Most studies of the effects of atmospheric CO2 enrichment on Earth’s vegetation have dealt with common terrestrial plants, ranging from grasses to trees, while very few have focused on sizable plants of aquatic realms. This summary reports the results of several research studies that have evaluated the responses of marine macroalgae to elevated levels of atmospheric CO2.
Nearly all crops respond to increases in the air’s CO2 content by displaying enhanced rates of photosynthesis and biomass production; and in this brief review of some recent pertinent papers, we find that tomato is no exception to the rule, even when grown under stressful conditions of fungal infection and high soil salinity.
Nearly all agricultural species — including C4 plants — respond positively to increases in the air’s CO2 content by displaying enhanced rates of photosynthesis and biomass production, as well as higher rates of water use efficiency. This summary reviews some of the impacts of these and other related phenomena as they pertain to the C4 crop species of… Read More »
The common sunflower (Helianthus annuus) is a large annual forb of the genus Helianthus. First domesticated in the Americas, sunflower is cultivated across the world for its oil and fruits. Sunflower seeds (the edible fruit) are typically produced and sold as a snack food for human consumption, bird feed, or as livestock forage. Sunflower oil (extracted from the… Read More »
Atmospheric CO2 enrichment typically enhances photosynthesis and biomass production in wheat (Triticum aestivum L.) under normal growing conditions. But what happens when environmental conditions are less than ideal? This Summary investigates this question as it pertains to the impact of air pollutants on the growth and development of wheat, as learned from a number of scientific studies published… Read More »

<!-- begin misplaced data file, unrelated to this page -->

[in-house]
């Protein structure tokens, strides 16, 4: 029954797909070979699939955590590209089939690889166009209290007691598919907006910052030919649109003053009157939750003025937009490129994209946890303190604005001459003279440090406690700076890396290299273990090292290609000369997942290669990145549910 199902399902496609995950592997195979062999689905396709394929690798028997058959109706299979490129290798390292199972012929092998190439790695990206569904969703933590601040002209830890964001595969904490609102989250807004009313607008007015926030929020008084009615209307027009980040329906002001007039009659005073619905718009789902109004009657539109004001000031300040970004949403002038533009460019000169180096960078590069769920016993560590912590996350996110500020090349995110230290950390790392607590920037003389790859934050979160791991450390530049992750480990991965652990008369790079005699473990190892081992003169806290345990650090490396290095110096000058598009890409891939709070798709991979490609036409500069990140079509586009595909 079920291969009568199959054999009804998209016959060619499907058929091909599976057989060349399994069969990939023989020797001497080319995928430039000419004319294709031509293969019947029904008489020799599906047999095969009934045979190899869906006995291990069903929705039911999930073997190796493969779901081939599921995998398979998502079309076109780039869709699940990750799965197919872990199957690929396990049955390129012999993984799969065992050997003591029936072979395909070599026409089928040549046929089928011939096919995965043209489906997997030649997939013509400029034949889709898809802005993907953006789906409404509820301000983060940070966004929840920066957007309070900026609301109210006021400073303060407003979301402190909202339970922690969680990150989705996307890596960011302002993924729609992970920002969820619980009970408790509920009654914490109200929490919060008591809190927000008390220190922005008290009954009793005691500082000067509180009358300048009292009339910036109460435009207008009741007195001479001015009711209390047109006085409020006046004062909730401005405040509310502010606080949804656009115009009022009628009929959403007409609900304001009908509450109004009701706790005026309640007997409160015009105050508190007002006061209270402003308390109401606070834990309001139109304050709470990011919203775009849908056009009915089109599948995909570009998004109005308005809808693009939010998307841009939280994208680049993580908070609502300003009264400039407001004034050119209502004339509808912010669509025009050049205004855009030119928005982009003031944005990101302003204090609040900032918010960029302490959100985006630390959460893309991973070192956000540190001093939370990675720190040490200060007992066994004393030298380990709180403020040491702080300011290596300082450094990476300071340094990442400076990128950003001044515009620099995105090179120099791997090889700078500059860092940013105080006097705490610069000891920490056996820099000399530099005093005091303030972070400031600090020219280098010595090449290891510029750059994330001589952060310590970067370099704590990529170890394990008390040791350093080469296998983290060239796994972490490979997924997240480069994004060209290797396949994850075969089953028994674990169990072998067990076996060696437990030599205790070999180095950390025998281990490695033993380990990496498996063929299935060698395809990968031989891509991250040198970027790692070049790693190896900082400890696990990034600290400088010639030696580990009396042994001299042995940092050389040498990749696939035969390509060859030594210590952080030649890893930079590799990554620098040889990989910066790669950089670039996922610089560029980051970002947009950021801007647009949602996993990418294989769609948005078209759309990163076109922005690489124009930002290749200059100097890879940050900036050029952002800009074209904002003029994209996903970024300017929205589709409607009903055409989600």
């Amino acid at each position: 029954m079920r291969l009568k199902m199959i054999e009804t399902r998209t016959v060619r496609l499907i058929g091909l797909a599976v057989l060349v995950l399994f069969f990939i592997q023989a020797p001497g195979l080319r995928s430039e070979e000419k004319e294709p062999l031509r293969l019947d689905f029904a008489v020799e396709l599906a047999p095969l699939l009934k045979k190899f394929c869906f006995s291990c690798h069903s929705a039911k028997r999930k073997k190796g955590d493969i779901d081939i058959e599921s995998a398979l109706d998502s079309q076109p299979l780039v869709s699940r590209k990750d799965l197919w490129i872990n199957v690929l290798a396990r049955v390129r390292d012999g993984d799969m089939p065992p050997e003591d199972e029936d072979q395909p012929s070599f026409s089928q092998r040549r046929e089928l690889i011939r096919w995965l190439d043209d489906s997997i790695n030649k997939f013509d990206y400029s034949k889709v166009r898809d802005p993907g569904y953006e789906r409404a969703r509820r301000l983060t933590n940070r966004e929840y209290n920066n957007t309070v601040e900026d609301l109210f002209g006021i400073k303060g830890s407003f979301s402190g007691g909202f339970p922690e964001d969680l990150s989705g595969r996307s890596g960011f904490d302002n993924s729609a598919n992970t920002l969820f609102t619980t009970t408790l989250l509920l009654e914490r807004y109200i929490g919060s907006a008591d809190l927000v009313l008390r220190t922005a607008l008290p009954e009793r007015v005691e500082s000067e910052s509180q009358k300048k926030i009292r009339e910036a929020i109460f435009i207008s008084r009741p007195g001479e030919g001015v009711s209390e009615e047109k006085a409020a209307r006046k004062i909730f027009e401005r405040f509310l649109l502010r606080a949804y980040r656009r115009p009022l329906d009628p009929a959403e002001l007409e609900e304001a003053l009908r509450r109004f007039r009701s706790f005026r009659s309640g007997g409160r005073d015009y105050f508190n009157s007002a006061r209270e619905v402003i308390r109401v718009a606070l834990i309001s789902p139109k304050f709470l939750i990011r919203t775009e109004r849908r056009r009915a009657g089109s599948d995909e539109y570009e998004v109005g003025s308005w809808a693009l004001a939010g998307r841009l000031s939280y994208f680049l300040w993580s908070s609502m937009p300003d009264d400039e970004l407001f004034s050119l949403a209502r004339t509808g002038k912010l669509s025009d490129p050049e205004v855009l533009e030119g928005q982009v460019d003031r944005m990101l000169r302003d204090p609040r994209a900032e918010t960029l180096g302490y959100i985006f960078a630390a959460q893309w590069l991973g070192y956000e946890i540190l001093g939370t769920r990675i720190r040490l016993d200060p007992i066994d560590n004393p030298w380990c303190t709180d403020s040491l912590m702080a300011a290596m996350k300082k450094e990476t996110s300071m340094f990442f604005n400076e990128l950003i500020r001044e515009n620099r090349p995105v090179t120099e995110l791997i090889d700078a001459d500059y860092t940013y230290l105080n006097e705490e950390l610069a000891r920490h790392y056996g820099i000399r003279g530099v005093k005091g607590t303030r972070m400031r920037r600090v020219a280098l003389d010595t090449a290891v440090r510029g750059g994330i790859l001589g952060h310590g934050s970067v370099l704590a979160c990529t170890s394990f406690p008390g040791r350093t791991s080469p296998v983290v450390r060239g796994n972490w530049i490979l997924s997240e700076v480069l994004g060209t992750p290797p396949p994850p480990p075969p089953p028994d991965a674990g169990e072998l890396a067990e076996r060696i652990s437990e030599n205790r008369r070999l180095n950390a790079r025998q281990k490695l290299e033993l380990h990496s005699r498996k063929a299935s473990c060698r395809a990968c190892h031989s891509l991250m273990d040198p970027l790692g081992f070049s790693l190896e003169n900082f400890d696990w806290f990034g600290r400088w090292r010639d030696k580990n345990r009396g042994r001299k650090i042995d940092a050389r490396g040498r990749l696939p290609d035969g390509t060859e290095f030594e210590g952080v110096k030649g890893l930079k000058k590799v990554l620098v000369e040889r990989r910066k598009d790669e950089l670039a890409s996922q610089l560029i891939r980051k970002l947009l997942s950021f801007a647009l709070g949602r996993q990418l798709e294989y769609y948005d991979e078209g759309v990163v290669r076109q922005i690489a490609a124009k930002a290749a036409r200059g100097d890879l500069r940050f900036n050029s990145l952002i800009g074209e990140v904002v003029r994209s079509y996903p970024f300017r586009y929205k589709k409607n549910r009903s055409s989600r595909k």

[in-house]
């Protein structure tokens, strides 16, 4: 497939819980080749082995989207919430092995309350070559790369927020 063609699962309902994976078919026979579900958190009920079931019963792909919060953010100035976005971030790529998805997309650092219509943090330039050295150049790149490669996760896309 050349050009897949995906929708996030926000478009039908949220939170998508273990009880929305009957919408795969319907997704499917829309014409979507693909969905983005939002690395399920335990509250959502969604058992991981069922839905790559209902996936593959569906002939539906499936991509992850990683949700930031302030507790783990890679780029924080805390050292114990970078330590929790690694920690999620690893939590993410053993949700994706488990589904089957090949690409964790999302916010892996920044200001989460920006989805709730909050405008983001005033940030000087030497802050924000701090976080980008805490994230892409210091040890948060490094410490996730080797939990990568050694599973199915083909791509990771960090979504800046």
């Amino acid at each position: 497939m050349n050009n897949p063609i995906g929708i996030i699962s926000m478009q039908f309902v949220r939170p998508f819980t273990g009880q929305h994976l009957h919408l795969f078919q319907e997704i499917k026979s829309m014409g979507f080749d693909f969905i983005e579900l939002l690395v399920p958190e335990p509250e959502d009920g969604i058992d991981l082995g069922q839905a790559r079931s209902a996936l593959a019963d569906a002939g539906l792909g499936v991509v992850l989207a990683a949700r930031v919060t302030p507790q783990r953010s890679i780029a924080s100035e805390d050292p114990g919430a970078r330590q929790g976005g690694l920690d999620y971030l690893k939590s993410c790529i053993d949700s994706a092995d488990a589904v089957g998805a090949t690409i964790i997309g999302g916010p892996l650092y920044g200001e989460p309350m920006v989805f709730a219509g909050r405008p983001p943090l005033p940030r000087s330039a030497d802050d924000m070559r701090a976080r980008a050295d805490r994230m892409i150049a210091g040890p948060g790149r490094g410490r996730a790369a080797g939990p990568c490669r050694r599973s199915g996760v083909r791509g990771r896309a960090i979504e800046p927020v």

Most of the ocean acidification research conducted to date has focused solely on the biological impacts of declining seawater pH. Fewer studies have investigated the interactive effects of ocean acidification and temperature. This summary examines what has been learned in several of such studies for coral reefs, as reported in various field-based studies on the topic. Contrary to… Read More »
Back when the atmosphere’s CO2 concentration was approximately 340 ppm (up from a preindustrial value on the order of 280 ppm), Idso (1982) stated in a small self-published book (Carbon Dioxide: Friend or Foe?) that if the air’s CO2 content continued to climb, it would ultimately enhance plant growth and water use efficiency to the point that semi-arid… Read More »
As the air’s CO2 content rises in response to ever-increasing anthropogenic CO2 emissions, and as more and more carbon dioxide therefore dissolves in the surface waters of the world’s oceans, theoretical reasoning suggests the pH values of the planet’s oceanic waters should be gradually dropping. The IPCC and others postulate that this chain of events, commonly referred to… Read More »
Nearly all agricultural crops respond to increases in the air’s CO2 content by displaying enhanced rates of photosynthesis and biomass production. In this brief summary, we review the results of some of the studies that have evaluated these effects and the effects of climate-model predicted changes in air temperature, precipitation and ozone pollution on peanut (Arachis hypogaea L.)… Read More »
Coccolithophores are single-celled algae and protists that are found throughout the surface euphotic zones of the world’s oceans. They contain chlorophyll, conduct photosynthesis and possess special plates or scales known as coccoliths, which they create via the process of calcification. This summary briefly reviews the results of several studies investigating how coccolithophores may be affected by ocean acidification… Read More »